The New Zealand Defence Force has spent millions on controversial spy software produced by secretive Silicon Valley firm Palantir.

After refusing for more than a year to reveal the extent of links to Peter Thiel's big data analysis company, prompting a complaint by the Herald on Sunday to the Ombudsman, the NZDF were forced to disclose annual spending with Palantir averaged $1.2 million.

The figures suggest since contracts were first signed in 2012 the defence force has spent $7.2m with the firm.

The Herald first requested information last January about Palantir's use and the NZDF initially declined to answer claiming even confirming contact with Palantir could prejudice national security.

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"The Defence Force neither confirms nor denies the existence or non-existence of the information you have requested," it wrote.

After being made aware the adoption of Palantir had been reported in a 2012 copy of NZDF-published Army News, and that the NZDF hosted a publicly-available December 2015 briefing on its website detailing use of Palantir "analytical tools" by the elite SAS, the defence force reconsidered its position.

The NZDF confirmed it's contracts with Palantir were into the third three-year cycle and cover software licenses and training for 100 staff. "Palantir knowledge base and analysis capacity."

The NZDF had claimed releasing the total spent with Palantir would breach commercial confidentiality and damage co-operation with the company. Ombudsman Peter Boshier ruled these concerns were unfounded, and were in any case outweighed by legitimate public interest.

Palantir, founded in 2004, grew as an offshoot of the fraud detection operations of Thiel's other company Paypal. Initial investors - and major clients - include the intelligence agencies of the Five Eyes intelligence network.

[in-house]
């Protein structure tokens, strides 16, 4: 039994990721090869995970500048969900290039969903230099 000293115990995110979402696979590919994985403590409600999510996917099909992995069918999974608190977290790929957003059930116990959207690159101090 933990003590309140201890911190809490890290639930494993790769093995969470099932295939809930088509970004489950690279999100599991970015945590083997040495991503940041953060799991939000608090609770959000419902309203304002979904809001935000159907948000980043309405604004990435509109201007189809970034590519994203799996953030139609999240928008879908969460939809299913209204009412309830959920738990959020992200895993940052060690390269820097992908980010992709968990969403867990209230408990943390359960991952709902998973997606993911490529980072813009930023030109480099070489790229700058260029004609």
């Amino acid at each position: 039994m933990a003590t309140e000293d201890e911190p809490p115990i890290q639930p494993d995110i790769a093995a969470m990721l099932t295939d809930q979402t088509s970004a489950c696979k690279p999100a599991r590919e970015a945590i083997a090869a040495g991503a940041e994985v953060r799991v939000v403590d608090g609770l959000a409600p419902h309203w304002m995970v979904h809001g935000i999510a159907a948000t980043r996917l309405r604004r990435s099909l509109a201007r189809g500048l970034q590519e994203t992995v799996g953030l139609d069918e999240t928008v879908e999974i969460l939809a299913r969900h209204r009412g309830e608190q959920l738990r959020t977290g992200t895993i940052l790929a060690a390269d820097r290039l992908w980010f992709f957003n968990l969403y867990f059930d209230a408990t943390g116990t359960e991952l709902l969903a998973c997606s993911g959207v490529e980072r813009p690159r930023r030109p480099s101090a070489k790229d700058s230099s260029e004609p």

In more recent times it has sought to expand its client base to include law enforcement, other government agencies, and financial firms.

The company's secrecy - partly due to its clients in intelligence, partly due to its status as a non-public company - has seen market and industry speculation run rampant. The company is said to be worth $25b, with Thiel its largest individual shareholder.

The company last month was caught up in the scandal surrounding Cambridge Analytica, which harvested tens of millions of profiles from Facebook as part of political influence efforts in support of Trump and Brexit.

The New York Times reported a Palantir employee in London worked closely with Cambridge Analytica to develop their psychological profiling technology, and then suggested the firm create a personality quiz to scrape more data from those who clicked on it.

Cambridge Analytica whistleblower Christopher Wylie told the British parliament that Palantir employees also worked on Cambridge Analytica's vast pool of illegally-obtained Facebook data.

Questions to the NZDF about what they used Palantir data to analyse or assess the data of New Zealand citizens went unanswered.

The Herald revealed last year that Thiel was granted citizenship in New Zealand despite the controversial billionaire having only spent 12 days in the country.

He met less than one per cent of the typical residency requirement of 1350 days.

It caused a domestic and international furore with the opposition Labour Party asking questions in Parliament about whether the matter meant New Zealand citizenship was for sale.

Criticism intensified after it was revealed Thiel's local investments had also been given a generous government subsidy.